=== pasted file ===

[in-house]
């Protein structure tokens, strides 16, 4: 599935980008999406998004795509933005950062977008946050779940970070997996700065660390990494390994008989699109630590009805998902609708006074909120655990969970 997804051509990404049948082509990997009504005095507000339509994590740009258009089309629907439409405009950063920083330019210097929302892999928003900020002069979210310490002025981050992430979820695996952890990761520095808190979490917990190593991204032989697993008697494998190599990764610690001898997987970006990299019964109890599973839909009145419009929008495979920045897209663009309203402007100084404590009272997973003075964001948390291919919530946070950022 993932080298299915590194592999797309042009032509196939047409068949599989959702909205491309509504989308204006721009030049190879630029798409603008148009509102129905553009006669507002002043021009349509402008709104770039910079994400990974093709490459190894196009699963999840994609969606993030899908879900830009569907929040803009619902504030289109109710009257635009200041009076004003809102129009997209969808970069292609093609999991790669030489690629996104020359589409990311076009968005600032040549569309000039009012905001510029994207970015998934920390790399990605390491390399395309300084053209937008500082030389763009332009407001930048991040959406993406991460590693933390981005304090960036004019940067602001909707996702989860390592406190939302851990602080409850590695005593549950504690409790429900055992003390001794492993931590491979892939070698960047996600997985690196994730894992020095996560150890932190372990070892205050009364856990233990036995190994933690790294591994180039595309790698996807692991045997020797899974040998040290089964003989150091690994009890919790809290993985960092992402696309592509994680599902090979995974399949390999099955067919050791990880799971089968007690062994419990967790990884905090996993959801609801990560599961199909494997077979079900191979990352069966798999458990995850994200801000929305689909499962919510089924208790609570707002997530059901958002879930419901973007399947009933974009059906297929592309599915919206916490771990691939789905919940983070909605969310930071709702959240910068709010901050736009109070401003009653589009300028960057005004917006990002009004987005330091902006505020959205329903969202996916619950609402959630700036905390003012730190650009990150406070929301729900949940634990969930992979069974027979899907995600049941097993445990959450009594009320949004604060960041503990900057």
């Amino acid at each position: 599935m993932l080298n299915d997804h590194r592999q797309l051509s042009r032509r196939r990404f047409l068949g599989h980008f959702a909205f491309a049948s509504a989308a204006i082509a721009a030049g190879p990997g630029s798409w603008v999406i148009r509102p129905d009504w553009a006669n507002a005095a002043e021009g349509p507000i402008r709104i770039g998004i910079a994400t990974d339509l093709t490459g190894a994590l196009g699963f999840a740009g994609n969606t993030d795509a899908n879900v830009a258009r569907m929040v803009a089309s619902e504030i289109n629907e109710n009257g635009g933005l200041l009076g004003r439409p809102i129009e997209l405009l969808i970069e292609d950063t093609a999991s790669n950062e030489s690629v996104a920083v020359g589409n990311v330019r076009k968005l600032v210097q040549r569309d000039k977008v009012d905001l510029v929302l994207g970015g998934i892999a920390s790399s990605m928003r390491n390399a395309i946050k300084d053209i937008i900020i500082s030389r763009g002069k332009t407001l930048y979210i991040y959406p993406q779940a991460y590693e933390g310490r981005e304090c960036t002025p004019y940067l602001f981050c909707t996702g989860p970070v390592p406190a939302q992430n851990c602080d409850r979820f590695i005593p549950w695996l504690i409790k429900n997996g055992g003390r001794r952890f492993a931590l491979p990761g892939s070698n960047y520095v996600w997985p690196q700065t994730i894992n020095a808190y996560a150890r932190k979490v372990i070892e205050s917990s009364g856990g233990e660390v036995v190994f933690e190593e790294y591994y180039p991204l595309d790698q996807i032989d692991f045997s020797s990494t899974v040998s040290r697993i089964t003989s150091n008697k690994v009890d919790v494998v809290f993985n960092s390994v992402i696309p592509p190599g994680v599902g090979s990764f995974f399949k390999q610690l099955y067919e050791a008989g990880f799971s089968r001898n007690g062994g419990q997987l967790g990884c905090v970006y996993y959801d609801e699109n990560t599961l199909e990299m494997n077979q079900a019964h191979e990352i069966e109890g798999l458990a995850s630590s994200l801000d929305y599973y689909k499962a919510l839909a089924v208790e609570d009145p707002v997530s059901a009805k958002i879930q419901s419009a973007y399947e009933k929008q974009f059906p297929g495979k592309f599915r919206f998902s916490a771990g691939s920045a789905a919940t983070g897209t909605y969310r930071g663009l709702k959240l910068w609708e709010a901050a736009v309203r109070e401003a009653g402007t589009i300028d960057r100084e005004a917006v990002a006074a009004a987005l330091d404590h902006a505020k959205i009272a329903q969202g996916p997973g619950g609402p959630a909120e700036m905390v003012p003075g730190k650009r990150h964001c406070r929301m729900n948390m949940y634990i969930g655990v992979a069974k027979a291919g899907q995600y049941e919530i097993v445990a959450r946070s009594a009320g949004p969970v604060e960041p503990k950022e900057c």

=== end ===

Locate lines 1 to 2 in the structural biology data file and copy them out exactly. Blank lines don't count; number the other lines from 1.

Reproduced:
[in-house]
């Protein structure tokens, strides 16, 4: 599935980008999406998004795509933005950062977008946050779940970070997996700065660390990494390994008989699109630590009805998902609708006074909120655990969970 997804051509990404049948082509990997009504005095507000339509994590740009258009089309629907439409405009950063920083330019210097929302892999928003900020002069979210310490002025981050992430979820695996952890990761520095808190979490917990190593991204032989697993008697494998190599990764610690001898997987970006990299019964109890599973839909009145419009929008495979920045897209663009309203402007100084404590009272997973003075964001948390291919919530946070950022 993932080298299915590194592999797309042009032509196939047409068949599989959702909205491309509504989308204006721009030049190879630029798409603008148009509102129905553009006669507002002043021009349509402008709104770039910079994400990974093709490459190894196009699963999840994609969606993030899908879900830009569907929040803009619902504030289109109710009257635009200041009076004003809102129009997209969808970069292609093609999991790669030489690629996104020359589409990311076009968005600032040549569309000039009012905001510029994207970015998934920390790399990605390491390399395309300084053209937008500082030389763009332009407001930048991040959406993406991460590693933390981005304090960036004019940067602001909707996702989860390592406190939302851990602080409850590695005593549950504690409790429900055992003390001794492993931590491979892939070698960047996600997985690196994730894992020095996560150890932190372990070892205050009364856990233990036995190994933690790294591994180039595309790698996807692991045997020797899974040998040290089964003989150091690994009890919790809290993985960092992402696309592509994680599902090979995974399949390999099955067919050791990880799971089968007690062994419990967790990884905090996993959801609801990560599961199909494997077979079900191979990352069966798999458990995850994200801000929305689909499962919510089924208790609570707002997530059901958002879930419901973007399947009933974009059906297929592309599915919206916490771990691939789905919940983070909605969310930071709702959240910068709010901050736009109070401003009653589009300028960057005004917006990002009004987005330091902006505020959205329903969202996916619950609402959630700036905390003012730190650009990150406070929301729900949940634990969930992979069974027979899907995600049941097993445990959450009594009320949004604060960041503990900057």